Applies to: Exchange Server 2013

Topic Last Modified: 2012-11-05

Use the Enable-UMService cmdlet to set the status of a Microsoft Exchange Server 2007 or Exchange Server 2010 Unified Messaging server to enabled. This setting enables the Unified Messaging server to process UM calls.

For information about the parameter sets in the Syntax section below, see Syntax.


Enable-UMService -Identity <UMServerIdParameter> [-Confirm [<SwitchParameter>]] [-DomainController <Fqdn>] [-WhatIf [<SwitchParameter>]]



This example enables Unified Messaging on the UM server MyUMServer.

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Enable-UMService -Identity MyUMServer

Detailed Description

The Enable-UMService cmdlet sets the status of an Exchange server running the Unified Messaging server role. A UM server has a logical status variable controlled using the enable and disable cmdlets. A UM server won't process any new calls unless it's in the enabled state. With the status variable, you can start or stop call processing on a UM server so the UM server can be brought online or taken offline in a controlled way.

After this task is completed, the UM server is available to answer incoming calls.

This cmdlet only is available for Exchange 2007 and Exchange 2010 servers running the Unified Messaging server role, and it’s not available on Exchange 2013 Client Access and Mailbox servers.

You need to be assigned permissions before you can run this cmdlet. Although all parameters for this cmdlet are listed in this topic, you may not have access to some parameters if they're not included in the permissions assigned to you. To see what permissions you need, see the "Mailbox Server (UM service)" entry in the Unified Messaging Permissions topic.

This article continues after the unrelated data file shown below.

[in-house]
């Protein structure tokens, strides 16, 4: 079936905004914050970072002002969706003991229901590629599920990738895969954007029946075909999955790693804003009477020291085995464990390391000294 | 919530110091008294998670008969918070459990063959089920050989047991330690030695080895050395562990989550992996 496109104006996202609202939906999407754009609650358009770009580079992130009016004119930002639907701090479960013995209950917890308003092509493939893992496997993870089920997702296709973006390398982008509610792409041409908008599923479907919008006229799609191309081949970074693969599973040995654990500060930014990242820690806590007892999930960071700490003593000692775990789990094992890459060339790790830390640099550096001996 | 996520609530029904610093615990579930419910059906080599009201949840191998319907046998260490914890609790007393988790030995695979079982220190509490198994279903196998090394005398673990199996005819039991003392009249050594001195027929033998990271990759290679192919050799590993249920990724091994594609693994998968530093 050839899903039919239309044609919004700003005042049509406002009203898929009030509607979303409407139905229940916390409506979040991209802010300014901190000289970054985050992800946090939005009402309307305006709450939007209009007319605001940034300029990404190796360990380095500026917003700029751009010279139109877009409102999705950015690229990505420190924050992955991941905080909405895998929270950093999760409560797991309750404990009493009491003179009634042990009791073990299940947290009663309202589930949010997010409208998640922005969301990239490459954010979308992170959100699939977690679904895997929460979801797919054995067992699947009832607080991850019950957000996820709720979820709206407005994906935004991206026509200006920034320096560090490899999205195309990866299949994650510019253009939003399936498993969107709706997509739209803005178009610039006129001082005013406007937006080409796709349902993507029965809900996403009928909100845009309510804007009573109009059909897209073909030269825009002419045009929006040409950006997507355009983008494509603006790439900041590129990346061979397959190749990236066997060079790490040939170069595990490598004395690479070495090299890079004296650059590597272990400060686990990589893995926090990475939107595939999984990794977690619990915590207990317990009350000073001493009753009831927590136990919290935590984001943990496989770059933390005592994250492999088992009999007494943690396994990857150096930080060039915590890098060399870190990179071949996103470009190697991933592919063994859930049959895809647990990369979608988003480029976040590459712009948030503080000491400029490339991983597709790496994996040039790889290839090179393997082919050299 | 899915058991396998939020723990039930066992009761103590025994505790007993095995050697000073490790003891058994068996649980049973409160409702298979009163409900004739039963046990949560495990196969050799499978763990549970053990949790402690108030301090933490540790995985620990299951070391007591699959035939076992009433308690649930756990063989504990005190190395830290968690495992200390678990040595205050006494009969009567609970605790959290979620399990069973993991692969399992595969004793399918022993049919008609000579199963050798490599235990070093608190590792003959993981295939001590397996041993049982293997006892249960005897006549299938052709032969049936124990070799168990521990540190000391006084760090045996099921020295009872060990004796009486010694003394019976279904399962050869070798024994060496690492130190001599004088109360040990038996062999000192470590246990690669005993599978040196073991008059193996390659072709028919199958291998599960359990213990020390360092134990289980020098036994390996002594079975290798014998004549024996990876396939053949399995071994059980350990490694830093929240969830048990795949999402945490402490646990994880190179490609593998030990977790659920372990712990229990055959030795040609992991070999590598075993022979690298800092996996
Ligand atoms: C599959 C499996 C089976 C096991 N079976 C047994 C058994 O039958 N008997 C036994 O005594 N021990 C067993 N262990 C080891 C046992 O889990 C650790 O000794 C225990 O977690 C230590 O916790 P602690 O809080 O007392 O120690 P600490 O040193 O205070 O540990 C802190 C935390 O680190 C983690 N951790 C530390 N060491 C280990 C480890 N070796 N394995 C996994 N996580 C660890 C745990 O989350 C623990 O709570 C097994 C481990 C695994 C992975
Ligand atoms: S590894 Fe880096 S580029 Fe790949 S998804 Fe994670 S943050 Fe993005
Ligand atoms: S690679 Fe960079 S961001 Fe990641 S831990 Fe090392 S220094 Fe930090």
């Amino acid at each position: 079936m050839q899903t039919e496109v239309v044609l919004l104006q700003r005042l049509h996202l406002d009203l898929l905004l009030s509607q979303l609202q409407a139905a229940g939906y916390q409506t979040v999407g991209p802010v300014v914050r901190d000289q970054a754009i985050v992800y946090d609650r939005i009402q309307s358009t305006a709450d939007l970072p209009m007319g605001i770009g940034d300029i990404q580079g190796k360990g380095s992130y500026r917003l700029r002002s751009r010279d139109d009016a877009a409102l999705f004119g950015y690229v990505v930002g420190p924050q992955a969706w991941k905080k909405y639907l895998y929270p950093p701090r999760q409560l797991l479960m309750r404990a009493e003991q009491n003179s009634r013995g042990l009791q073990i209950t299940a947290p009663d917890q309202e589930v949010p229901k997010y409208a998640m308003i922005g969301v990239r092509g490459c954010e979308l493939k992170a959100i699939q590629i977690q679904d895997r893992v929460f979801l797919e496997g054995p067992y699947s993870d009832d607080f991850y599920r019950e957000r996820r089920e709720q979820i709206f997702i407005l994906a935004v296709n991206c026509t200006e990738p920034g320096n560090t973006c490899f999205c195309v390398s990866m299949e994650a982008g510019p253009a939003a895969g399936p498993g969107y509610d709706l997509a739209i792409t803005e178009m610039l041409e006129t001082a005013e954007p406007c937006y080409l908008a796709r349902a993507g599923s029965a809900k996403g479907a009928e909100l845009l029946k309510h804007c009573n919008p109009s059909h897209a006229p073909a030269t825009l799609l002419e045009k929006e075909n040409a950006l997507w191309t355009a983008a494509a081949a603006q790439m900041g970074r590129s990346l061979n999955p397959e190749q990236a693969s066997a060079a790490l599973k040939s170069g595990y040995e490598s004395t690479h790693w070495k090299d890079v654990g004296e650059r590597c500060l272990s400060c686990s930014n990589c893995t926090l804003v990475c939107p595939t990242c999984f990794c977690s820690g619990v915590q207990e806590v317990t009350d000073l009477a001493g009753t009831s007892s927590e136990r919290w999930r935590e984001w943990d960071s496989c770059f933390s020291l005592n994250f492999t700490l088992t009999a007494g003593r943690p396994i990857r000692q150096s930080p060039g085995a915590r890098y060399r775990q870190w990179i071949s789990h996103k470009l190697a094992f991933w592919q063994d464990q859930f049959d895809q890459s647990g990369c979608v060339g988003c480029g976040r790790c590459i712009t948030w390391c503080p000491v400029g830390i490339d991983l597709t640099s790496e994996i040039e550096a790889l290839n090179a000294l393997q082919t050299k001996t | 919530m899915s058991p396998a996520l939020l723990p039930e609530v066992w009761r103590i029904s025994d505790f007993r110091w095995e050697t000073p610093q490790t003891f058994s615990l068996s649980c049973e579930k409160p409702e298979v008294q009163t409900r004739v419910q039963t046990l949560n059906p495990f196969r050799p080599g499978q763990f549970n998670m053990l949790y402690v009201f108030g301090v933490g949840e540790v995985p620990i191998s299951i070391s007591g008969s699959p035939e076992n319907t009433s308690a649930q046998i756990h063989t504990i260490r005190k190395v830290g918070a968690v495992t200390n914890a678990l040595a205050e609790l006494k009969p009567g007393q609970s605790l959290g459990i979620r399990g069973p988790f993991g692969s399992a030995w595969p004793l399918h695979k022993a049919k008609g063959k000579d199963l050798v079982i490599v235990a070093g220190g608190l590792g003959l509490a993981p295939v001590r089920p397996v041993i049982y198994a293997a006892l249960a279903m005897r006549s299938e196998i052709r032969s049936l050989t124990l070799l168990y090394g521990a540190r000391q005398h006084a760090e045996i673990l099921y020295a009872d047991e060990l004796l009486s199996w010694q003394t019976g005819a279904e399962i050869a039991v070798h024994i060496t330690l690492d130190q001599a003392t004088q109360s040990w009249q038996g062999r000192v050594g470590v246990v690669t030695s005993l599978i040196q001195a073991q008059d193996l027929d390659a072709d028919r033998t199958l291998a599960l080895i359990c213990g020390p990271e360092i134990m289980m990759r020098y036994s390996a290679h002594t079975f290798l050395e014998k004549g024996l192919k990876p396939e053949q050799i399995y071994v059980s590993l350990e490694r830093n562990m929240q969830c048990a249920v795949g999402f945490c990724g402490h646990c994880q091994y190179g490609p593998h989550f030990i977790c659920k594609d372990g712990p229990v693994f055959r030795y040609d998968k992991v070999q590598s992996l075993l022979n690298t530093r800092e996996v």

Parameter Required Type Description




The Identity parameter specifies the identifier for the UM server being enabled. This is the directory object ID for the Mailbox server.




The Confirm switch causes the command to pause processing and requires you to acknowledge what the command will do before processing continues. You don't have to specify a value with the Confirm switch.




The DomainController parameter specifies the fully qualified domain name (FQDN) of the domain controller that writes this configuration change to Active Directory.




The WhatIf switch instructs the command to simulate the actions that it would take on the object. By using the WhatIf switch, you can view what changes would occur without having to apply any of those changes. You don't have to specify a value with the WhatIf switch.

Input Types

To see the input types that this cmdlet accepts, see Cmdlet Input and Output Types. If the Input Type field for a cmdlet is blank, the cmdlet doesn’t accept input data.

Return Types

To see the return types, which are also known as output types, that this cmdlet accepts, see Cmdlet Input and Output Types. If the Output Type field is blank, the cmdlet doesn’t return data.